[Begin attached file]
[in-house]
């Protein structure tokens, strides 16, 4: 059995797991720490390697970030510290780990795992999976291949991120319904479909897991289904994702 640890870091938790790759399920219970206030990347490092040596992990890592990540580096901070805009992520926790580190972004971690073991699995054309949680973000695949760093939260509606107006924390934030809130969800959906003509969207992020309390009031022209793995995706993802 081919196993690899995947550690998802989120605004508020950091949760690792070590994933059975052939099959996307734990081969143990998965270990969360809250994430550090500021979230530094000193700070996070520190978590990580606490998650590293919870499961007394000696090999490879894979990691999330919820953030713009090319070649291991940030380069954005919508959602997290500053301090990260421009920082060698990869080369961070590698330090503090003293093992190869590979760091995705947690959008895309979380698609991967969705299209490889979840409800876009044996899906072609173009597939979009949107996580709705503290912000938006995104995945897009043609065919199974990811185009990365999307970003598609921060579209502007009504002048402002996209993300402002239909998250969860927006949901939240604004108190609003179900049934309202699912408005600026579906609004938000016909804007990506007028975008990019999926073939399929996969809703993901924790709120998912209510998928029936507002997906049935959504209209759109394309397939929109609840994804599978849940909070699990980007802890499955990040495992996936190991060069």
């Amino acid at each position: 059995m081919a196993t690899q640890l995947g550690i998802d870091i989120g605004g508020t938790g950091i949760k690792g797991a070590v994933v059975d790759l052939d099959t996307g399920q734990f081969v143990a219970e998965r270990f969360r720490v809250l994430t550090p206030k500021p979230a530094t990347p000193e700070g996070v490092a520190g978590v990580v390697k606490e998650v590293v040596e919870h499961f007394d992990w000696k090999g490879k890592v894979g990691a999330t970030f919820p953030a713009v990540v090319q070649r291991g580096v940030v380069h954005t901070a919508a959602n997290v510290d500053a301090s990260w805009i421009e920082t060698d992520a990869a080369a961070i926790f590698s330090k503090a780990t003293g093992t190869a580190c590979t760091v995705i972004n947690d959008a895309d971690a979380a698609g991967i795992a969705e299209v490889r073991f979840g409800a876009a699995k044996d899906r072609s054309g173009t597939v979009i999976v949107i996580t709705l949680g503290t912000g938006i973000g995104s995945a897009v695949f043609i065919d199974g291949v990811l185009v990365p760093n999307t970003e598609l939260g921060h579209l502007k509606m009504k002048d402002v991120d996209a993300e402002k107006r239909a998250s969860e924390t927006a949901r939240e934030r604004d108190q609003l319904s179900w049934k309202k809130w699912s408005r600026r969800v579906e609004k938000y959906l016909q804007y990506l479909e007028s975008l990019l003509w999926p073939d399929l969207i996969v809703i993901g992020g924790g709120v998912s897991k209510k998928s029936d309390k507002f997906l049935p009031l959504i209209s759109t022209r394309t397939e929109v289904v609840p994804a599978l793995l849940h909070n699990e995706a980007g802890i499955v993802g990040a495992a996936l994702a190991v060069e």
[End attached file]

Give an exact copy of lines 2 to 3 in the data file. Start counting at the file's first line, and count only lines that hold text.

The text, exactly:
């Protein structure tokens, strides 16, 4: 059995797991720490390697970030510290780990795992999976291949991120319904479909897991289904994702 640890870091938790790759399920219970206030990347490092040596992990890592990540580096901070805009992520926790580190972004971690073991699995054309949680973000695949760093939260509606107006924390934030809130969800959906003509969207992020309390009031022209793995995706993802 081919196993690899995947550690998802989120605004508020950091949760690792070590994933059975052939099959996307734990081969143990998965270990969360809250994430550090500021979230530094000193700070996070520190978590990580606490998650590293919870499961007394000696090999490879894979990691999330919820953030713009090319070649291991940030380069954005919508959602997290500053301090990260421009920082060698990869080369961070590698330090503090003293093992190869590979760091995705947690959008895309979380698609991967969705299209490889979840409800876009044996899906072609173009597939979009949107996580709705503290912000938006995104995945897009043609065919199974990811185009990365999307970003598609921060579209502007009504002048402002996209993300402002239909998250969860927006949901939240604004108190609003179900049934309202699912408005600026579906609004938000016909804007990506007028975008990019999926073939399929996969809703993901924790709120998912209510998928029936507002997906049935959504209209759109394309397939929109609840994804599978849940909070699990980007802890499955990040495992996936190991060069």
């Amino acid at each position: 059995m081919a196993t690899q640890l995947g550690i998802d870091i989120g605004g508020t938790g950091i949760k690792g797991a070590v994933v059975d790759l052939d099959t996307g399920q734990f081969v143990a219970e998965r270990f969360r720490v809250l994430t550090p206030k500021p979230a530094t990347p000193e700070g996070v490092a520190g978590v990580v390697k606490e998650v590293v040596e919870h499961f007394d992990w000696k090999g490879k890592v894979g990691a999330t970030f919820p953030a713009v990540v090319q070649r291991g580096v940030v380069h954005t901070a919508a959602n997290v510290d500053a301090s990260w805009i421009e920082t060698d992520a990869a080369a961070i926790f590698s330090k503090a780990t003293g093992t190869a580190c590979t760091v995705i972004n947690d959008a895309d971690a979380a698609g991967i795992a969705e299209v490889r073991f979840g409800a876009a699995k044996d899906r072609s054309g173009t597939v979009i999976v949107i996580t709705l949680g503290t912000g938006i973000g995104s995945a897009v695949f043609i065919d199974g291949v990811l185009v990365p760093n999307t970003e598609l939260g921060h579209l502007k509606m009504k002048d402002v991120d996209a993300e402002k107006r239909a998250s969860e924390t927006a949901r939240e934030r604004d108190q609003l319904s179900w049934k309202k809130w699912s408005r600026r969800v579906e609004k938000y959906l016909q804007y990506l479909e007028s975008l990019l003509w999926p073939d399929l969207i996969v809703i993901g992020g924790g709120v998912s897991k209510k998928s029936d309390k507002f997906l049935p009031l959504i209209s759109t022209r394309t397939e929109v289904v609840p994804a599978l793995l849940h909070n699990e995706a980007g802890i499955v993802g990040a495992a996936l994702a190991v060069e």